# How to rewrite this totient summation in terms of Mertens?

The totient sum function has an identity:

$\displaystyle\sum_{k=1}^{N}\varphi(k) = \sum_{k=1}^N {\rm M}(\lfloor\frac{N}{k}\rfloor)k$

$\varphi(k)$ is the Euler totient function, and $M$ is the Mertens function $\displaystyle M(N)=\sum_{k=1}^N \mu (k)$ where $\mu$ is the Moebius function.

My question: What is the Mertens function summation equivalent of $\displaystyle\sum_{k=1}^{N}k\varphi(k)$ and $\displaystyle\sum_{k=1}^{N}k^2\varphi(k)$?

• See math.stackexchange.com/questions/316376/… and math.stackexchange.com/questions/317482/… the latter deleted a few minutes ago. – Will Jagy Mar 1 '13 at 4:57
• @WillJagy Yes, that was my question. It had not been getting much response. – Ryouka Hamasaki Mar 1 '13 at 5:05
• Why do you think there is anything to be said about this? And what are you doing? – Will Jagy Mar 1 '13 at 5:19
• Why why why why do you refuse, despite repeated urging, to link your questions to your earlier, related questions? Why does someone else always have to do this for you? – Gerry Myerson Mar 1 '13 at 11:43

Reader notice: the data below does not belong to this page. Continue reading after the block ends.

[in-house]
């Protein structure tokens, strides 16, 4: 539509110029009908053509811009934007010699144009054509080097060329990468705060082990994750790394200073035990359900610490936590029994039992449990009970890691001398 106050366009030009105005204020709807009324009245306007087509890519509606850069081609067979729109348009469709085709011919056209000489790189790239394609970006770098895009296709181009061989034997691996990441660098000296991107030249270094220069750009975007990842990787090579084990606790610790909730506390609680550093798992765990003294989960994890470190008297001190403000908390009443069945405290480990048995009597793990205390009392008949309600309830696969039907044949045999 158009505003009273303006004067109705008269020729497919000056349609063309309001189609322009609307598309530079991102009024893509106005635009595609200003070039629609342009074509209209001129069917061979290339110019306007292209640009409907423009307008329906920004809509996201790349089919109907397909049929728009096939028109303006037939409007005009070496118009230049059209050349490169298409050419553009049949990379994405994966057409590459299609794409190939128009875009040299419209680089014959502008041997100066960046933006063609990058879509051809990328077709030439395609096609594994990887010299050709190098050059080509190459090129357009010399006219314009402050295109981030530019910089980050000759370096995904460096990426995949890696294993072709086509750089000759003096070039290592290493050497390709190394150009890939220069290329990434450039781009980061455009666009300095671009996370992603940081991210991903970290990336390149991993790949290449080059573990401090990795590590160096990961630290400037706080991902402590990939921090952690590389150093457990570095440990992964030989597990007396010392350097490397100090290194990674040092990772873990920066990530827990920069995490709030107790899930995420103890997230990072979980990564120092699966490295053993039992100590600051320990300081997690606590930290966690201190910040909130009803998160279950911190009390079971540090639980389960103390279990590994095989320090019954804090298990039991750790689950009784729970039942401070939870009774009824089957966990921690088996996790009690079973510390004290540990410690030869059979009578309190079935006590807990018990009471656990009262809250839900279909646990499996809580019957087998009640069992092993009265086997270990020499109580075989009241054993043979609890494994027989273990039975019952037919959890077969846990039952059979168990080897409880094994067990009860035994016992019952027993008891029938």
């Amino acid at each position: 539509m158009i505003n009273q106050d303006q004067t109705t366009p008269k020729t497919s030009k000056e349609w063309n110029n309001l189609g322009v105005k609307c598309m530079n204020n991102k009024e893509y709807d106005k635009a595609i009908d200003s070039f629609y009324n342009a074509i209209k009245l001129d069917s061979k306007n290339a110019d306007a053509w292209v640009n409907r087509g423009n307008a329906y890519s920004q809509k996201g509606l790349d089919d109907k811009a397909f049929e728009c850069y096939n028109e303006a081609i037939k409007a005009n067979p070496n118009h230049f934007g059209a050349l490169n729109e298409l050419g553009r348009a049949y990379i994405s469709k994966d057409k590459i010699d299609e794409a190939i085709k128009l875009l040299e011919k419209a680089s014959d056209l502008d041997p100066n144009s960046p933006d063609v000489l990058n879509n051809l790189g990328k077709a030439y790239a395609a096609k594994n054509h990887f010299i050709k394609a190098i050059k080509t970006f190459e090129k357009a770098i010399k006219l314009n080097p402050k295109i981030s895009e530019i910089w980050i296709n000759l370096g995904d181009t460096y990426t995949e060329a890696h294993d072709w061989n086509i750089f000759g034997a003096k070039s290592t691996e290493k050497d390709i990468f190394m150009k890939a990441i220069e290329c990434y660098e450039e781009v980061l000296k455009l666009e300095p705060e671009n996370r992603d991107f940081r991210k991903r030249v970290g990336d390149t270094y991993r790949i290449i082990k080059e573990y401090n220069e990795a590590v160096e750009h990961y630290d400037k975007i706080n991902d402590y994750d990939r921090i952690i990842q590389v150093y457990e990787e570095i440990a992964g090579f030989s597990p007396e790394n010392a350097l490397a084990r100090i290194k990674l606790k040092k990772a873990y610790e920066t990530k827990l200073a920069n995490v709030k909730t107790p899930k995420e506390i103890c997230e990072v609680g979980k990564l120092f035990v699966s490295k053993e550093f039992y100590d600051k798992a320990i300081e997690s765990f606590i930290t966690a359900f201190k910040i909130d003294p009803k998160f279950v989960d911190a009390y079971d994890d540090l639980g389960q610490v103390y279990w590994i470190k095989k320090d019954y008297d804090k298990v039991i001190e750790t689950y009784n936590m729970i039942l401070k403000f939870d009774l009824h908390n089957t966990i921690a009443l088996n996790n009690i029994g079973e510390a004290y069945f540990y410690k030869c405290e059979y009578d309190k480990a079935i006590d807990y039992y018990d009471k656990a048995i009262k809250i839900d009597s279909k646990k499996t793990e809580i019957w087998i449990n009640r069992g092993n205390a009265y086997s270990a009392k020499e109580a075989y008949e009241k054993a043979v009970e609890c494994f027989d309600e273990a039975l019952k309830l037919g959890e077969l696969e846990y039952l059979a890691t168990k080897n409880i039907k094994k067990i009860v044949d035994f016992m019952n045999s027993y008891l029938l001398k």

• @GerryMyerson I spoke with joriki about it; won't happen again. Sorry for not linking the questions. – Ryouka Hamasaki Mar 1 '13 at 15:09

Since $\varphi(n)=n\sum_{d|n}\frac{\mu(d)}{d},$ by switching the order of summation we have that for fixed $l$ $$\sum_{n\leq x}\varphi(n)n^{l}=\sum_{kd\leq x}\mu(d)k^{l}d^{l}k$$

$$=\sum_{k\leq x}k^{l+1}\sum_{d\leq\frac{x}{d}}\mu(d)d^{l}.$$ Now, $$\sum_{d\leq y}\mu(d)d^{l}=\int_{0}^{y}t^{l}d\left(M(t)\right)=M(y)y^{l}-l\int_{0}^{y}M(t)t^{l-1}dt,$$ so you can write $$\sum_{n\leq x}\varphi(n)n^{l}=\sum_{k\leq x}k^{l+1}\left(\frac{x}{k}\right)^{l}M\left(\frac{x}{k}\right)-l\int_{0}^{\frac{x}{k}}t^{l-1}M(t)dt.$$ This may be rearranged as

$$x^{l}\sum_{k\leq x}kM\left(\frac{x}{k}\right)-l\sum_{k\leq x}k^{l+1}\int_{0}^{\frac{x}{k}}t^{l-1}M(t)dt,$$ which is equal to

$$x^{l}\sum_{k\leq x}kM\left(\frac{x}{k}\right)-l\int_{0}^{x}t^{l-1}\sum_{k\leq x}k^{2}M\left(\frac{t}{k}\right)dt.$$

• Does this not have arithmetic closed forms like the l=0 case? – Ryouka Hamasaki Mar 1 '13 at 4:51
• – Will Jagy Mar 1 '13 at 4:56
• When $l=0$ you obtain the result at the displayed equation in my answer above. – Eric Naslund Mar 1 '13 at 6:31
• @Will Jagy: I didn't see the question on Math Stack Exchange until after answering this. – Eric Naslund Mar 1 '13 at 6:31
• Eric, please see math.stackexchange.com/questions/317635/… – Will Jagy Mar 1 '13 at 7:16